There were times I would often think to myself “Common now Esther, you journey with so many individuals through their grief, you should know how to allow yourself to grieve” Well let me tell you this was not the case. I thought I was allowing myself to grieve but I realized I actually just allowed myself to get angry. Now, being angry is a part of the grieving process & it is okay to be angry. The only problem is I realized that I had actually never gotten out of that stage. I was angry at God for taking another mother figure from me in a land that I grew up in & love. I was angry that I did not have another chance to see her before she passed away, I was mad that I had not made an effort to connect more with her while she was alive, I was mad at myself for so many various reasons. Really this anger turned into a very deep place & at some point I realized what was going on.

There are many things that I am learning as I still continue to grieve the loss of Kim & the loss of future plans for the 2018 year that Jon & I had made. It was just a year full of disappointment, loss, & tears. I have learned that because I am a professional counsellor, this does not mean that I am always going to be aware or perfect in allowing myself to grieve. However, I do strive to constantly have awareness & to always be on top of my emotions but because I am human this is not always possible. In fact I found it more difficult because I felt like I should know what stages to be in & the works. I think once I took that pressure off I allowed myself to actually express the emotions that I had been feeling. I learned that this grief went down pretty far, it connected with a previous grief (the death of my mother when I was 2 years old) & allowed me to grieve in a whole new way. I was able to recognize the depth of the grief & understand where it was all rooted.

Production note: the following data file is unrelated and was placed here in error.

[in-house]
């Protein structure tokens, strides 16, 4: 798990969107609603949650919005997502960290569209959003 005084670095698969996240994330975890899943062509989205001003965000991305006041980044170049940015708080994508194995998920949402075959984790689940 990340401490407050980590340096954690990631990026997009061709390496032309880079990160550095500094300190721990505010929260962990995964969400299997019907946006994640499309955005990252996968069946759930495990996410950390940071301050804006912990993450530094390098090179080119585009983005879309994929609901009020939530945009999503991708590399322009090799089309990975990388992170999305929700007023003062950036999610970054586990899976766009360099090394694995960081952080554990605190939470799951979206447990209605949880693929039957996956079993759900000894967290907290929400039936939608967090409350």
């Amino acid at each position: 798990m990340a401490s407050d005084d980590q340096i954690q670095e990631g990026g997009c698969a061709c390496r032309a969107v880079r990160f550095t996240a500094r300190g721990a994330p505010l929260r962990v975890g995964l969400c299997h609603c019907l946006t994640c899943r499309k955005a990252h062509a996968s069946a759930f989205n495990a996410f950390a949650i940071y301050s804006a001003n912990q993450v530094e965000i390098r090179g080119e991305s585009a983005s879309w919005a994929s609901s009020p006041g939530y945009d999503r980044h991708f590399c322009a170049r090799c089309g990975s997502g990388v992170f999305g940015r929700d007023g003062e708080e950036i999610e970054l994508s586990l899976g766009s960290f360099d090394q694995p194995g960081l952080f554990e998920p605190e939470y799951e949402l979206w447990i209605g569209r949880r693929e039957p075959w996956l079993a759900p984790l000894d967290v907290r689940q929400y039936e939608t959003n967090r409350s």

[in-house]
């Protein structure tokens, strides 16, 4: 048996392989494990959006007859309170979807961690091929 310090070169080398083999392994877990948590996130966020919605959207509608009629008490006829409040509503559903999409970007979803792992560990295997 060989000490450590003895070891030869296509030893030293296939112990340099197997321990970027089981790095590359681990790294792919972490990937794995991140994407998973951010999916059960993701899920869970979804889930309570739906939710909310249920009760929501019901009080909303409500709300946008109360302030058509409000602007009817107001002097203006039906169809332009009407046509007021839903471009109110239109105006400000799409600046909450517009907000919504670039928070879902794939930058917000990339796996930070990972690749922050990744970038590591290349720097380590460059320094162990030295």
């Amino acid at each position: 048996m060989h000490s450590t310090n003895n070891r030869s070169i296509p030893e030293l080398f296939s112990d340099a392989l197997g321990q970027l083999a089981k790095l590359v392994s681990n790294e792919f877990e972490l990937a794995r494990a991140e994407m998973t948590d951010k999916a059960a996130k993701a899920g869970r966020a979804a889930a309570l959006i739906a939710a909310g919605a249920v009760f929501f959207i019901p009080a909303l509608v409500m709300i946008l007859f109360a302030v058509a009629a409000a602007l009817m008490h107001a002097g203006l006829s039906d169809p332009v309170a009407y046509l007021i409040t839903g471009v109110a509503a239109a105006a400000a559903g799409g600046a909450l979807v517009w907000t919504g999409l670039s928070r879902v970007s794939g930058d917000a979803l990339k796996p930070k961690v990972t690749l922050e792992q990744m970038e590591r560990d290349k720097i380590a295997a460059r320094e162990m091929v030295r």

As I sit here typing this I can’t help but have tears streaming down my face. Some of the tears are out of sadness but some of the tears are out of Joy, because I was lucky enough to have Kim in my life & impact my life. And the other side of that is that she is no longer here, I can no longer tell her how much I appreciate her, I can no longer write her emails to ask for advice etc… There seems to always be two sides to the coin when it comes to the tears & grief as a whole. Jon and I were lucky to be able to spend this last year with some amazing friends & surround ourselves with some pretty awesome people. Despite the aches, pain, frustration, anger & everything else that comes with grief we had an army of people who supported us, gave us space to grieve, and loved us. It has been one of these years that I know has shaped me even more but one of these years that I do not want to repeat.